Partial Credit closed with The Red Hot Chili Peppers’ “Snow (Hey Oh).” I really like the idea of this is as an a cappella song, and there were some fine parts to it—I liked the harmony the backing solo provided the lead, and the ambition of the solo itself. While the primary soloist had the cadence to make this work, he couldn’t quite pull off the enunciation to go with it, which made him sound a little muddled and uncertain throughout—the guy was clearly more at ease, and flat out better, during the slower segments of the song. Similarly, I loved the ambition of the choreography, but the group didn’t seem sure enough of itself to really sell its moves to the crowd. This wasn’t a bad performance, and I certainly admire the group for swinging for the fences on its closer. Unfortunately, when you put all of your might into the bat, you’re bound to hit a foul ball or two. Uneven closer.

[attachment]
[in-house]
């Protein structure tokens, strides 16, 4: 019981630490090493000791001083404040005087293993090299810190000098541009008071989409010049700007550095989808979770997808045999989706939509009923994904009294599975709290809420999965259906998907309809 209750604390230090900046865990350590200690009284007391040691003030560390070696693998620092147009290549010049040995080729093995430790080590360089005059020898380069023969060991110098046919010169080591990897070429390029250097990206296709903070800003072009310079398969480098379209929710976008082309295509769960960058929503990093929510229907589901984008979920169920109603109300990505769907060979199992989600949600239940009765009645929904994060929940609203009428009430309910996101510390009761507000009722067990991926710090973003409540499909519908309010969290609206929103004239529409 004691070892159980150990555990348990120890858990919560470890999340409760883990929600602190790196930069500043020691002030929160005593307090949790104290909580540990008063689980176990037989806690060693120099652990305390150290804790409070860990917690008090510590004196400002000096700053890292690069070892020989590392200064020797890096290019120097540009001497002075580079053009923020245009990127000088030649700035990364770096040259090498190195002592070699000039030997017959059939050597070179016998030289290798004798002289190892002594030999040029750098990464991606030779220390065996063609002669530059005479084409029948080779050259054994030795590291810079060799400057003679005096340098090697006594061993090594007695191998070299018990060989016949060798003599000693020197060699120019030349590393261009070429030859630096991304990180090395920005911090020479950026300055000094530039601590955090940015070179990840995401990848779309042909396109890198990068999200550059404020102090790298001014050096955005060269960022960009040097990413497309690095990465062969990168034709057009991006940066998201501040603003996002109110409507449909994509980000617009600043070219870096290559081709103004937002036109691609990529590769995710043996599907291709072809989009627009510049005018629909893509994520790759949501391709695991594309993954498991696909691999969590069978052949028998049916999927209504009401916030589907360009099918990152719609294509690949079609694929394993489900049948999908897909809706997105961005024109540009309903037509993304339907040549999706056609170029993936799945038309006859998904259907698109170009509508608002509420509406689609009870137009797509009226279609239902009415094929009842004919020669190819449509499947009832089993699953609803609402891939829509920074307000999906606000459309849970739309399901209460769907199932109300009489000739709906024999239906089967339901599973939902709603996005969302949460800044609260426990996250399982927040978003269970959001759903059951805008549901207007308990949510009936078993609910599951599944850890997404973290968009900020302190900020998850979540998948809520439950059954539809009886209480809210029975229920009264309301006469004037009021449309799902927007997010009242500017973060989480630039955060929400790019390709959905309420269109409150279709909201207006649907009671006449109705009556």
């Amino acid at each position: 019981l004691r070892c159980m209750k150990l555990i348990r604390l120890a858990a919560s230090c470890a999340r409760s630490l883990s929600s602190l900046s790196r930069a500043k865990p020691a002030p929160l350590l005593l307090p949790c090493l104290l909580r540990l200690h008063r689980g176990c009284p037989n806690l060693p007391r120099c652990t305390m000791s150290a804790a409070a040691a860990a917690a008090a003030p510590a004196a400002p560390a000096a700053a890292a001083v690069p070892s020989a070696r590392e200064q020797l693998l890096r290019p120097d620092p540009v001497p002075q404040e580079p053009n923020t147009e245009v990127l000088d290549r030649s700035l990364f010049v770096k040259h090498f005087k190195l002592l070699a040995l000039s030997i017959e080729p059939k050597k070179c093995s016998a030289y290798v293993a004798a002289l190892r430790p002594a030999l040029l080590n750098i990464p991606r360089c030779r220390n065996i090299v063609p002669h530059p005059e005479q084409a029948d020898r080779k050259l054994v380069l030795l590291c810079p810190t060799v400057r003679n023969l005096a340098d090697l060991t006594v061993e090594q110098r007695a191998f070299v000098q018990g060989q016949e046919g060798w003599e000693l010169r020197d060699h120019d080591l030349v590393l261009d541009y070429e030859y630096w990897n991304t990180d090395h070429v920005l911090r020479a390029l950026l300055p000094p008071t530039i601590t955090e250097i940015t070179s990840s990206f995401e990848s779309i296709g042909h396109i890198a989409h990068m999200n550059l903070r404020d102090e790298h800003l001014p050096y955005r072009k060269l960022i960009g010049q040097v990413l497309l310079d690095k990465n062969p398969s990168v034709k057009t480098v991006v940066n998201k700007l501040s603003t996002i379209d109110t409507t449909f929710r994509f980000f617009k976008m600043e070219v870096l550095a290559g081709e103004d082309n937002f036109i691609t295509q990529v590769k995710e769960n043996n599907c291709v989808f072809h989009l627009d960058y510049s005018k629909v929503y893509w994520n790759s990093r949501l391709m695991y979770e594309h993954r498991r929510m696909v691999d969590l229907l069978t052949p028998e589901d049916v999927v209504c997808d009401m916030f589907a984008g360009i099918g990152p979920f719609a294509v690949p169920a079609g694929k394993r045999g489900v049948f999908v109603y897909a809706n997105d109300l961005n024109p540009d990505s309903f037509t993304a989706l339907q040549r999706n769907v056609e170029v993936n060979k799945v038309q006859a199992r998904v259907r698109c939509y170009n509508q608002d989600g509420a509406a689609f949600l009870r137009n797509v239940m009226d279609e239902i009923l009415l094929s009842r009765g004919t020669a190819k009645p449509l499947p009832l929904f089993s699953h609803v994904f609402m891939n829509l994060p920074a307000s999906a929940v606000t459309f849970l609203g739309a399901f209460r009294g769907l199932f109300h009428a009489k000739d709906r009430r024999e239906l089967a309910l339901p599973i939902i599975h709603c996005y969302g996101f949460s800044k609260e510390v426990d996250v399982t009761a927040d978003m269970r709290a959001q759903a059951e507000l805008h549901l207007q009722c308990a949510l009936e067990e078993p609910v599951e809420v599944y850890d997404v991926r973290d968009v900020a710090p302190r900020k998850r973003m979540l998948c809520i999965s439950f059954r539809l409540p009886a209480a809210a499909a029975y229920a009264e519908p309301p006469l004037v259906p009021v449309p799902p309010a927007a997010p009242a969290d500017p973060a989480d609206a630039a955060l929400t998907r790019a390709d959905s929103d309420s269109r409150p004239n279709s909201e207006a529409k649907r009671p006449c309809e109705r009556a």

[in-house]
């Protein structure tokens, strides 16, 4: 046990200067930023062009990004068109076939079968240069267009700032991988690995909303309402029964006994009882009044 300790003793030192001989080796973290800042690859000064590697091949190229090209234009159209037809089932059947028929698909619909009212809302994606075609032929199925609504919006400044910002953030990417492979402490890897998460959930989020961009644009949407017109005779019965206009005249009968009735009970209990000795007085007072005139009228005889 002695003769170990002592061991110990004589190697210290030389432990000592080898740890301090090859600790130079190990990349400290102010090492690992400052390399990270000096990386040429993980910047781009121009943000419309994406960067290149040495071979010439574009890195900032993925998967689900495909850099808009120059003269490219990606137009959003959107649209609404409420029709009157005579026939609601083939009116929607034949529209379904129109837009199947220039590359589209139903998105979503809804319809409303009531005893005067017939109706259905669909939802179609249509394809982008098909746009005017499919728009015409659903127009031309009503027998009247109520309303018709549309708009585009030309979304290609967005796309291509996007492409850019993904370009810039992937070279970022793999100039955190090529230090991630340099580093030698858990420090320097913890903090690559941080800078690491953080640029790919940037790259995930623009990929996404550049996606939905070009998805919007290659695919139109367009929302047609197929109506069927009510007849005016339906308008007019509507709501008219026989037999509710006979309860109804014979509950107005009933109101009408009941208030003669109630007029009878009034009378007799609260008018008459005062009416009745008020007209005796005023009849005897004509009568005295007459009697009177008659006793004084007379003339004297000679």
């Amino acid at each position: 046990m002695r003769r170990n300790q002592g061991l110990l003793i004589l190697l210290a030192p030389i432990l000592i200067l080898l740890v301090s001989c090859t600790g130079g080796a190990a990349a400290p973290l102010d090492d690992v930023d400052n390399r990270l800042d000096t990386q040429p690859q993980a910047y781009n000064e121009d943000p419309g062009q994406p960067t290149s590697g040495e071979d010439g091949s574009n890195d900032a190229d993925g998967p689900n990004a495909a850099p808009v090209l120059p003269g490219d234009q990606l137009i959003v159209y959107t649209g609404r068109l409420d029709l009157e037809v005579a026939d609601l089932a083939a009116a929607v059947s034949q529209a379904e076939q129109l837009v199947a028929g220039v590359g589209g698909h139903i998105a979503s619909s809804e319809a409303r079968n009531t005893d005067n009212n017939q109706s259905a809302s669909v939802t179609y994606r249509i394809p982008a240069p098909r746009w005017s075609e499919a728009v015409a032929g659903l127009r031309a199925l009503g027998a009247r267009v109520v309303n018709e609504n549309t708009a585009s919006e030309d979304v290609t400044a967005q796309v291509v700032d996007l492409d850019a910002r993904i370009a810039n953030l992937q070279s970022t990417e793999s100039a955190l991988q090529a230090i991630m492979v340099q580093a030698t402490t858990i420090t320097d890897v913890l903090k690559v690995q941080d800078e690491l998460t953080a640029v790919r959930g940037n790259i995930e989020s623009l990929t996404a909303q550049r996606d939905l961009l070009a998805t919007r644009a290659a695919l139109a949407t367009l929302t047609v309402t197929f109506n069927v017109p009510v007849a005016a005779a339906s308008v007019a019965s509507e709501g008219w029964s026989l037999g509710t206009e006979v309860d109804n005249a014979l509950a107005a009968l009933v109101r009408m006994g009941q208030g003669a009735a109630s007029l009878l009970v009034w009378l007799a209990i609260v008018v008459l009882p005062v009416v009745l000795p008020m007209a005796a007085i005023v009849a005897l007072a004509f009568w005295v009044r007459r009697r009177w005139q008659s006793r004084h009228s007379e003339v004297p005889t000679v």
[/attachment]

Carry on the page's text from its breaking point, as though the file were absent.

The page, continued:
Next up, we heard from The Girls Next Door from The College of St. Rose. The women wore black and neon pink. They opened with Kansas’s ”Carry O nMy Wayward Son.” Cool visual as they started in a cluster and raised their heads as each part entered the choral opening. The group spread out into a line from there--and boy, did they ever have a move for every transition in the music. To their credit, even if it was over-choreographed, they sold all of their moves. They switched between two soloists, then went for a three-part lead on the chorus. Holy air guitars—like I said, they went for it! The three-soloist lineup stuck going into the second verse. The group attacked its vocals boldly and sounded great when they were big; the blend fell apart a little on the soft parts, as it seemed not everyone got the memo about the decrescendo. Nonetheless, this was a bold and assertive opening number.